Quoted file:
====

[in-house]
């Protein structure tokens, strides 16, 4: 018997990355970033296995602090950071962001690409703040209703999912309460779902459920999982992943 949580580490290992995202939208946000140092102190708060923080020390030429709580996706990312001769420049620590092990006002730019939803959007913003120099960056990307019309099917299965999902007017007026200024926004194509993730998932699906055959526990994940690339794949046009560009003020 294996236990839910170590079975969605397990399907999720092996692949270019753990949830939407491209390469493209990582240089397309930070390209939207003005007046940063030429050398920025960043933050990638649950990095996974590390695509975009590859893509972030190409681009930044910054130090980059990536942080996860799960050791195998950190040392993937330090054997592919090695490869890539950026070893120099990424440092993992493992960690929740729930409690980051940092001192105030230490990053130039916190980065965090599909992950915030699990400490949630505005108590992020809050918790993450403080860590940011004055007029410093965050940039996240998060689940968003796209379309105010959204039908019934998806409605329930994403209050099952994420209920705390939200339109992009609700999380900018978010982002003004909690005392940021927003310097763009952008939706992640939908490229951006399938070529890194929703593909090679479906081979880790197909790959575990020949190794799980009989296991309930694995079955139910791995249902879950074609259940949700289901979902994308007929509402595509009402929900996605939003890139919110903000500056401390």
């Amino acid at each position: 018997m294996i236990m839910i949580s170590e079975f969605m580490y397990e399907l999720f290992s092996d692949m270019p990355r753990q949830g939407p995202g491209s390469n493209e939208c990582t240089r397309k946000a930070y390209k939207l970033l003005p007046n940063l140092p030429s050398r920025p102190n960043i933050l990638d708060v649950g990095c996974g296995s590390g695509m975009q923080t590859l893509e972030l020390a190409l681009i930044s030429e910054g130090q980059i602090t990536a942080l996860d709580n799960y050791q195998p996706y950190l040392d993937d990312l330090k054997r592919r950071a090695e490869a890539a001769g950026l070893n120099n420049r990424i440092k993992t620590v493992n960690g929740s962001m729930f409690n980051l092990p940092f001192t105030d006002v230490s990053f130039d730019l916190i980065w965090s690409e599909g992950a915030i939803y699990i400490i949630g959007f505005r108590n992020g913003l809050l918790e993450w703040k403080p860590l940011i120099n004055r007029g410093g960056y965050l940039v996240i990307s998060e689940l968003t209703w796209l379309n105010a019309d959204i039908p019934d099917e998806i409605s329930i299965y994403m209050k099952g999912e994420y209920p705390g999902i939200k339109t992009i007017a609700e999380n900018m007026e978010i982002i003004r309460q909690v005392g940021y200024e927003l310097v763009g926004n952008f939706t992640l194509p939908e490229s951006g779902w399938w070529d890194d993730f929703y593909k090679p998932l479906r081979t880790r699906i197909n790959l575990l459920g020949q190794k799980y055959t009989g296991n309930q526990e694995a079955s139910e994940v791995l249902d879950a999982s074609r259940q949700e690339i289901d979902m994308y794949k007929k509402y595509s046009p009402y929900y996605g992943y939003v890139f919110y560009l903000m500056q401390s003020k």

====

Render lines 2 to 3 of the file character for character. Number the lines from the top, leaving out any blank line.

């Protein structure tokens, strides 16, 4: 018997990355970033296995602090950071962001690409703040209703999912309460779902459920999982992943 949580580490290992995202939208946000140092102190708060923080020390030429709580996706990312001769420049620590092990006002730019939803959007913003120099960056990307019309099917299965999902007017007026200024926004194509993730998932699906055959526990994940690339794949046009560009003020 294996236990839910170590079975969605397990399907999720092996692949270019753990949830939407491209390469493209990582240089397309930070390209939207003005007046940063030429050398920025960043933050990638649950990095996974590390695509975009590859893509972030190409681009930044910054130090980059990536942080996860799960050791195998950190040392993937330090054997592919090695490869890539950026070893120099990424440092993992493992960690929740729930409690980051940092001192105030230490990053130039916190980065965090599909992950915030699990400490949630505005108590992020809050918790993450403080860590940011004055007029410093965050940039996240998060689940968003796209379309105010959204039908019934998806409605329930994403209050099952994420209920705390939200339109992009609700999380900018978010982002003004909690005392940021927003310097763009952008939706992640939908490229951006399938070529890194929703593909090679479906081979880790197909790959575990020949190794799980009989296991309930694995079955139910791995249902879950074609259940949700289901979902994308007929509402595509009402929900996605939003890139919110903000500056401390």
């Amino acid at each position: 018997m294996i236990m839910i949580s170590e079975f969605m580490y397990e399907l999720f290992s092996d692949m270019p990355r753990q949830g939407p995202g491209s390469n493209e939208c990582t240089r397309k946000a930070y390209k939207l970033l003005p007046n940063l140092p030429s050398r920025p102190n960043i933050l990638d708060v649950g990095c996974g296995s590390g695509m975009q923080t590859l893509e972030l020390a190409l681009i930044s030429e910054g130090q980059i602090t990536a942080l996860d709580n799960y050791q195998p996706y950190l040392d993937d990312l330090k054997r592919r950071a090695e490869a890539a001769g950026l070893n120099n420049r990424i440092k993992t620590v493992n960690g929740s962001m729930f409690n980051l092990p940092f001192t105030d006002v230490s990053f130039d730019l916190i980065w965090s690409e599909g992950a915030i939803y699990i400490i949630g959007f505005r108590n992020g913003l809050l918790e993450w703040k403080p860590l940011i120099n004055r007029g410093g960056y965050l940039v996240i990307s998060e689940l968003t209703w796209l379309n105010a019309d959204i039908p019934d099917e998806i409605s329930i299965y994403m209050k099952g999912e994420y209920p705390g999902i939200k339109t992009i007017a609700e999380n900018m007026e978010i982002i003004r309460q909690v005392g940021y200024e927003l310097v763009g926004n952008f939706t992640l194509p939908e490229s951006g779902w399938w070529d890194d993730f929703y593909k090679p998932l479906r081979t880790r699906i197909n790959l575990l459920g020949q190794k799980y055959t009989g296991n309930q526990e694995a079955s139910e994940v791995l249902d879950a999982s074609r259940q949700e690339i289901d979902m994308y794949k007929k509402y595509s046009p009402y929900y996605g992943y939003v890139f919110y560009l903000m500056q401390s003020k």